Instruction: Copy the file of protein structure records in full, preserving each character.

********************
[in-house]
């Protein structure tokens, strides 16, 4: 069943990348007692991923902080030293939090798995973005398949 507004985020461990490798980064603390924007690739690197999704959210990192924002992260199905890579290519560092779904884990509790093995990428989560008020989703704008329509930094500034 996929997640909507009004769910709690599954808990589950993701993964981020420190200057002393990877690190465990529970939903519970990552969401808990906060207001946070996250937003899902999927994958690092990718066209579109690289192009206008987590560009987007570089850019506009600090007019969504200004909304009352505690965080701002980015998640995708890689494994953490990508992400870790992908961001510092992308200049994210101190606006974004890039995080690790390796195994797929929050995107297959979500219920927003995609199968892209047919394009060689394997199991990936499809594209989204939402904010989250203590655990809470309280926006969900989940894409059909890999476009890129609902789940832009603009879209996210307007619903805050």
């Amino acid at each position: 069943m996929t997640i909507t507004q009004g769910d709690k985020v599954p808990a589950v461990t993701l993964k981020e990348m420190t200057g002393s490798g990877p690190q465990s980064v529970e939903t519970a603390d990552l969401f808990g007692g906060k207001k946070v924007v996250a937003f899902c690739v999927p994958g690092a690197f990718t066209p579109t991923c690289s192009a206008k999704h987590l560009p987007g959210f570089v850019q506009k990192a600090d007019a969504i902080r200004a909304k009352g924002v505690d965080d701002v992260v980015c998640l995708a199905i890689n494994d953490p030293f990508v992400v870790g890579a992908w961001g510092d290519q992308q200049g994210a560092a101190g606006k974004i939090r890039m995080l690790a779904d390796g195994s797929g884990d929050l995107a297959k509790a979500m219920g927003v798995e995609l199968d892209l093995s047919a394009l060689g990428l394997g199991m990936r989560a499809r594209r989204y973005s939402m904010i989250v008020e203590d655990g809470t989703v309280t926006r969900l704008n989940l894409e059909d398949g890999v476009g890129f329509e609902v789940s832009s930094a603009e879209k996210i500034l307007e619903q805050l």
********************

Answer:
[in-house]
């Protein structure tokens, strides 16, 4: 069943990348007692991923902080030293939090798995973005398949 507004985020461990490798980064603390924007690739690197999704959210990192924002992260199905890579290519560092779904884990509790093995990428989560008020989703704008329509930094500034 996929997640909507009004769910709690599954808990589950993701993964981020420190200057002393990877690190465990529970939903519970990552969401808990906060207001946070996250937003899902999927994958690092990718066209579109690289192009206008987590560009987007570089850019506009600090007019969504200004909304009352505690965080701002980015998640995708890689494994953490990508992400870790992908961001510092992308200049994210101190606006974004890039995080690790390796195994797929929050995107297959979500219920927003995609199968892209047919394009060689394997199991990936499809594209989204939402904010989250203590655990809470309280926006969900989940894409059909890999476009890129609902789940832009603009879209996210307007619903805050």
């Amino acid at each position: 069943m996929t997640i909507t507004q009004g769910d709690k985020v599954p808990a589950v461990t993701l993964k981020e990348m420190t200057g002393s490798g990877p690190q465990s980064v529970e939903t519970a603390d990552l969401f808990g007692g906060k207001k946070v924007v996250a937003f899902c690739v999927p994958g690092a690197f990718t066209p579109t991923c690289s192009a206008k999704h987590l560009p987007g959210f570089v850019q506009k990192a600090d007019a969504i902080r200004a909304k009352g924002v505690d965080d701002v992260v980015c998640l995708a199905i890689n494994d953490p030293f990508v992400v870790g890579a992908w961001g510092d290519q992308q200049g994210a560092a101190g606006k974004i939090r890039m995080l690790a779904d390796g195994s797929g884990d929050l995107a297959k509790a979500m219920g927003v798995e995609l199968d892209l093995s047919a394009l060689g990428l394997g199991m990936r989560a499809r594209r989204y973005s939402m904010i989250v008020e203590d655990g809470t989703v309280t926006r969900l704008n989940l894409e059909d398949g890999v476009g890129f329509e609902v789940s832009s930094a603009e879209k996210i500034l307007e619903q805050l």